Pangaea: New Art from Africa and Latin America at Saatchi

Pangaea was the supercontinent which formed 300 million years ago and broke apart approximately 200 million years ago. At the time, Africa and Latin America were joined together and Saatchi Gallery reconnects them, looking at ‘New Art from Africa and Latin America’ in its Pangaea exhibition, showing 15 contemporary South American and African artists.

IMG_1131.JPGDetails from Rafael Gómezbarros’ ‘Casa Tomada’ (2013)

The most famous picture of the show, abundantly shared on social media, is Rafael Gómezbarros’ ‘Casa Tomada’ (2013), which occupies the first room of the exhibition and is commonly referred to as “ants”. I saw many pictures of those ants with children, including on Saatchi Gallery’s website. Looking at them from close, they are cast human skulls, which make the piece more interesting – but wonder why you would leave your children near them. The ants’ bodies and heads are held together by wood and they are covered in blood. The human skulls sadly reminded me of the Khmer Rouge regime that lead to the death of 2 million people in Cambodia. Closer to Columbia, where the artist is from, the installation addresses the millions of displaced immigrants in search of asylum, particularly the casualties of the armed conflict in Columbia. I noted that one of the materials used in the installation is coal from the Cerrejón mine, a large open-pit coal mine located in Columbia.

The rest of my article will focus on five other artists in Saatchi Gallery’s Pangaea exhibition:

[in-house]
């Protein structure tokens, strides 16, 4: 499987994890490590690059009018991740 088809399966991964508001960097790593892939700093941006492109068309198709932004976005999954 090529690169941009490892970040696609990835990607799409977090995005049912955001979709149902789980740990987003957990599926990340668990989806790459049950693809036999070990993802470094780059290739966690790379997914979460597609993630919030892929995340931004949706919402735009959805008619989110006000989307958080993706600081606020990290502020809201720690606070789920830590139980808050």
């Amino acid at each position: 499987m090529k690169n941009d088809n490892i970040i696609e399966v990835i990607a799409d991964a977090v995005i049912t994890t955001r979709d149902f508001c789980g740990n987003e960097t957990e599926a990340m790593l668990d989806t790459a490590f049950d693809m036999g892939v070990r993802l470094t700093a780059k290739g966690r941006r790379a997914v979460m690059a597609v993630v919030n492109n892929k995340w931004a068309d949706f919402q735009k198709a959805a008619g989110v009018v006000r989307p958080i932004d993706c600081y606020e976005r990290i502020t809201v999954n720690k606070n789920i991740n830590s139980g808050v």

– I came across Ivory Coast artist Aboudia at the inaugural 1:54 contemporary African art fair; his gallerist described him as the new Basquiat. What stood out to me was his use of a childish style to describe the war, notwithstanding the likely participation of children in wartime.

– Brazilian Antonio Malta Campos’s paintings reminded of Picasso’s hat figures. Also shown at Saatchi Gallery is his work made of street art on glass put together as an installation. He explores there the readymade concept, as the glasswork was taken from a temporary building.

– Benin’s Leonce Raphael Agbodjélou’s photographs were my coup de coeur in the show. You could argue that it is easy to have a half-naked woman, wearing an African mask and textiles but it works. The mansions that provide the photographs’ backgrounds are historical and the colonial setting of the artist’s family home.

– Columbian Fredy Alzate is in the Saatchi show with a ball made of bricks (‘Lugares en Fuga’), which, in my view, relates to the surrealists’ concept that art objects are not functional.

– Last but not least, London-based Columbian artist Murillo has also several works in the gallery. First approaching the works, I felt the same as in his South London Gallery (SLG) exhibition: trying to find associations between objects and doodles, what/is there a meaning… His works emphasise food and language, which are most important in the migration process – Murillo migrated from Columbia aged 10. Murillo refers to basic food (milk, chorizo), which is likely universal, like corn in the SLG exhibition.

IMG_1132.JPG Leonce Raphael Agbodjélou Untitled (Demoiselles de Porto-Novo series) 2012

I wondered again whether artists so-called and grouped under “Latin American art” and “Contemporary African Art” feel obliged to stay in their country’s borders. Some in the latter category do use African masks in their practice (Leonce Raphael Agbodjélou – Romuald Hazoumè, not in the Saatchi show) and African hairstyles in their works (Boris Nzebo – JD ‘Okhai Ojeikere not in the current show). Inversely, Aboudia was influenced by western Pop and Abstract Expressionism, Vincent Michea by pop artist Roy Lichtenstein, and Nzebo by pop art-associated artist Patrick Caulfield. So the answer is yes and no but whatever the response is, most artists at ‘Pangaea: New Art from Africa and Latin America’ are worth seeing, in my view. Until 2 November 2014.

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